Governor Arnold Schwarzenegger has recently signed a bill that will reduce the state of California’s court costs and various other financial drains. The bill changes the way the state handles the cases of people charged with possession of up to an ounce of marijuana, making it an infraction instead of a misdemeanor.
Now, according to Chattahbox.com, these cases are to be handled in basically the same manner as a speeding ticket, with the person paying a fine instead of going through the lengthy and expensive court process. This bill also eliminates the resulting criminal record that went along with being convicted of the same charges under the previous law.
California has been a leader in laws regarding marijuana for some time, giving other states incentive and a model for redesigning their laws. As reported by Americans for Safe Access, the Compassionate Use Act was enacted in 1996 in California, allowing for medical use of marijuana. Since that time, Procon.org lists 13 other states and the District of Columbia that have also passed laws making the use of medical marijuana legal.
California is also still on the forefront with proponents for making the use and possession of marijuana legal for adults over the age of 21. The Huffington Post reports that Proposition 19, if enacted, would allow these adults to legally possess up to an ounce of marijuana, and to grow small amounts, with the local government regulating the tax and sales of it. The recently signed bill may be just a step in this direction.
Other regulations have also come into play. Various states, though not legalizing marijuana, see benefits in taxing its sales. High Times reports that these laws have been contested in various circumstances, and at times repealed, then re-enacted again in some cases. The general consensus is that these types of laws tend to be self-incriminating, and are thus often unconstitutional. To have the tax stamp is basically deemed as admitting to committing the illegal act of selling it. Hence, without the legalization of marijuana being tied to its taxation, these laws are still left in a difficult form to enforce.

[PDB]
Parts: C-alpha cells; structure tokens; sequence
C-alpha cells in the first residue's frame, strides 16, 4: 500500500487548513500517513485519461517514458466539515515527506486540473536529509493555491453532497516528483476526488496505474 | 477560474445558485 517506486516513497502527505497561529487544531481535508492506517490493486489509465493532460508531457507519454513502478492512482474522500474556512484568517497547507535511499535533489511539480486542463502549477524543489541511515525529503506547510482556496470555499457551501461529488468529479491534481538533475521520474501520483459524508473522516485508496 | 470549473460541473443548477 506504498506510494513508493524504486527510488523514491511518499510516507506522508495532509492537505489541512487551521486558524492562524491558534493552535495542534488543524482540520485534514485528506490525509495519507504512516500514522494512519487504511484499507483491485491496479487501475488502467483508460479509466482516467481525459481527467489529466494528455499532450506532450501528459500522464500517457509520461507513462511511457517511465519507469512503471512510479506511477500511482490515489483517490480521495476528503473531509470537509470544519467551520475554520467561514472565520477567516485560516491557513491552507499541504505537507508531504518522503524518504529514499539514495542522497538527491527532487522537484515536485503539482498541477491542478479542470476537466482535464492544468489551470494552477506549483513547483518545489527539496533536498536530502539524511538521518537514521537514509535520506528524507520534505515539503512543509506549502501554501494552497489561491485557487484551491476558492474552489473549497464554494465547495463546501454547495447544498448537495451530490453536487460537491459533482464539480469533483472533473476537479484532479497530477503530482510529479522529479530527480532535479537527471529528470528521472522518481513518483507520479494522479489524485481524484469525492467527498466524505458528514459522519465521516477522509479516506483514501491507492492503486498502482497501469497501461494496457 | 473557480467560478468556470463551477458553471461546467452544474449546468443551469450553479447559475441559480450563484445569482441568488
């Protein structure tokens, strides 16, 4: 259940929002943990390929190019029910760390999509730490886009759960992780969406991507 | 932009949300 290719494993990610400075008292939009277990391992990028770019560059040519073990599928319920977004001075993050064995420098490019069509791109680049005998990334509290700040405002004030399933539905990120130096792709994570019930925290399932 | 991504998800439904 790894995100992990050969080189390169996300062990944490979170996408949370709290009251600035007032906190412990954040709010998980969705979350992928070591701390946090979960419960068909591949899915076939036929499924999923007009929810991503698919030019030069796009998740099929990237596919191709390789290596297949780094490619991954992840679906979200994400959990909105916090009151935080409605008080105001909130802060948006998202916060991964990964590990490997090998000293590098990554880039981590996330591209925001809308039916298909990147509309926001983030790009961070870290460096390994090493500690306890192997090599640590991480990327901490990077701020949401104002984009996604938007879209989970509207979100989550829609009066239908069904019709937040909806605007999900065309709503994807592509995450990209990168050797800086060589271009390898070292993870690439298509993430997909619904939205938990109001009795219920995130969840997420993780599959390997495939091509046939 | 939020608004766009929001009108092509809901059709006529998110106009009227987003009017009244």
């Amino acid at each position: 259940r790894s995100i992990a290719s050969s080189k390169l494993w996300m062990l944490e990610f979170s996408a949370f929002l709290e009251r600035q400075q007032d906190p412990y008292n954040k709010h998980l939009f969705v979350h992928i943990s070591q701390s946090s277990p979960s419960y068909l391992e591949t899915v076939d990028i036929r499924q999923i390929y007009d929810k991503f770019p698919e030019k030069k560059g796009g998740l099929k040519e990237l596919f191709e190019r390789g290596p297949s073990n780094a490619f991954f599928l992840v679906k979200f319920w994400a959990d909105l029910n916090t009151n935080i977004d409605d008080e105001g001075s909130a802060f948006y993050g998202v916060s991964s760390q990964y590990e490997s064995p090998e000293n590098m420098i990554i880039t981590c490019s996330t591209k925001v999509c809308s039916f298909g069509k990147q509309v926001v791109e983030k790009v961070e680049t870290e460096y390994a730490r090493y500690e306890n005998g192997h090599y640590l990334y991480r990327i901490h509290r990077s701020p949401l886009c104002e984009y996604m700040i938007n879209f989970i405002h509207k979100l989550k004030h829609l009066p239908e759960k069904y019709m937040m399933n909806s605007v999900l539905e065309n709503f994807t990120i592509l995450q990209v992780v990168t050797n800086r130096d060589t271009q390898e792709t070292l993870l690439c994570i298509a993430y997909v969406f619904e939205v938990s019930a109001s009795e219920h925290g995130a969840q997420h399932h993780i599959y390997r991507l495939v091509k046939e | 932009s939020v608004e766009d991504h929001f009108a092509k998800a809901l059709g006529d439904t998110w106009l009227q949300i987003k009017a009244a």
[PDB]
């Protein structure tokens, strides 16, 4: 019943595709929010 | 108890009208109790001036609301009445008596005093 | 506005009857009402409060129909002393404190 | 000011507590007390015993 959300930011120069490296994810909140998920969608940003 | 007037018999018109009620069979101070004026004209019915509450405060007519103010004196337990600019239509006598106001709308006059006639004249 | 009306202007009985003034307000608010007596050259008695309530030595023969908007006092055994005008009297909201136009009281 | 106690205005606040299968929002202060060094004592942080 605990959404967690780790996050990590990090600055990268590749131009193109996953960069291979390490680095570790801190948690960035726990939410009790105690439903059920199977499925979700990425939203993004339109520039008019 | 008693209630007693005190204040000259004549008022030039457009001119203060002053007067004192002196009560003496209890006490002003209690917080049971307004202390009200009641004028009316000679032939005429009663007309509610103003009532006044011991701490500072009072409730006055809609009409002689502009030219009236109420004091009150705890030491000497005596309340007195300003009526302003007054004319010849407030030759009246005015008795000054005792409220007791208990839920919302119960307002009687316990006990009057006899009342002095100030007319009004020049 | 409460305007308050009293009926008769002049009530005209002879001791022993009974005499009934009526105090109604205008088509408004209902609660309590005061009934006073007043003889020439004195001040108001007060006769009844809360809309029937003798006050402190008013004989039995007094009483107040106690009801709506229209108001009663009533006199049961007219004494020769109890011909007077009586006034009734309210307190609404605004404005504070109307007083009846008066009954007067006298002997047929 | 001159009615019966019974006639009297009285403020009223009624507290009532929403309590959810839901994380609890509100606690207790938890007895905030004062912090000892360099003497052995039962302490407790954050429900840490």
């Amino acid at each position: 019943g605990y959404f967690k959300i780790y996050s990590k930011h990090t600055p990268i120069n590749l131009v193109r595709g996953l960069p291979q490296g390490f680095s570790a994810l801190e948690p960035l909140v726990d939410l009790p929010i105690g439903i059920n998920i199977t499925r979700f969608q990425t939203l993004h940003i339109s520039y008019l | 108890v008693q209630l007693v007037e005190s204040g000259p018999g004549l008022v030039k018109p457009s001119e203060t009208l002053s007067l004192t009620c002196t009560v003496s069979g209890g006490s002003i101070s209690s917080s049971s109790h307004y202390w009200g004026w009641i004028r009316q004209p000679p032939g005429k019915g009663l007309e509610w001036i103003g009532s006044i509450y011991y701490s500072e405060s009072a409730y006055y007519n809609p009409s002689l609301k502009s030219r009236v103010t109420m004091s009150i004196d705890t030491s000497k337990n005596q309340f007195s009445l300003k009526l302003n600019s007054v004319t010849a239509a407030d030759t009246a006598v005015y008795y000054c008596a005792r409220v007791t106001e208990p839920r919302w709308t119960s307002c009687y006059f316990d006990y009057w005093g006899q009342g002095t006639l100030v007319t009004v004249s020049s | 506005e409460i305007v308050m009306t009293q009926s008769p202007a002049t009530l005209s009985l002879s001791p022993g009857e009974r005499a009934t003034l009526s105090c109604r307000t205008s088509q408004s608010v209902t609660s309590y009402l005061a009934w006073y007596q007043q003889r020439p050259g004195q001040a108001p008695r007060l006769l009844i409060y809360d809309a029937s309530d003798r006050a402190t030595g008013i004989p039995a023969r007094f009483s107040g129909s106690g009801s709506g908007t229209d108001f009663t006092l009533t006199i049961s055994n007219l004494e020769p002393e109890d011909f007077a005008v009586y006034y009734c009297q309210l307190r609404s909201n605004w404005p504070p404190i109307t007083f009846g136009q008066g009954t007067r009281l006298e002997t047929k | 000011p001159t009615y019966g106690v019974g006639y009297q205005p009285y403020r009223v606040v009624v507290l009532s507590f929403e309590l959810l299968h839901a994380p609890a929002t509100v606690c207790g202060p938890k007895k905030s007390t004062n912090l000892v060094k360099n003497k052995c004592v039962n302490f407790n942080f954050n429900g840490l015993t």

In any number of cases, the argument still boils down to exactly what Governor Scwarzenegger is saying. There is a huge financial burden associated with the government pursuing personal use of marijuana as an illegal act. On the other hand, its legal use could create a cash influx and relieve stress on limited manpower.
Though California is in dire financial straights, and can use such measures as the recently signed bill to help its situation, other states may still see benefits to following suit with similar laws. History has shown that similar measures will be likely to come up elsewhere.
Olivia, Marijuana Possession Now an “Infraction” in California, Chattabox.com
Marijuana Possession In California Reduced To Infraction, The Huffington Post
Chapter 1: Medical Marijuana Law, Americans for Safe Access
Medical Marijuana, Procon.org
Mark Miller, The Marijuana Tax Stamp, High Times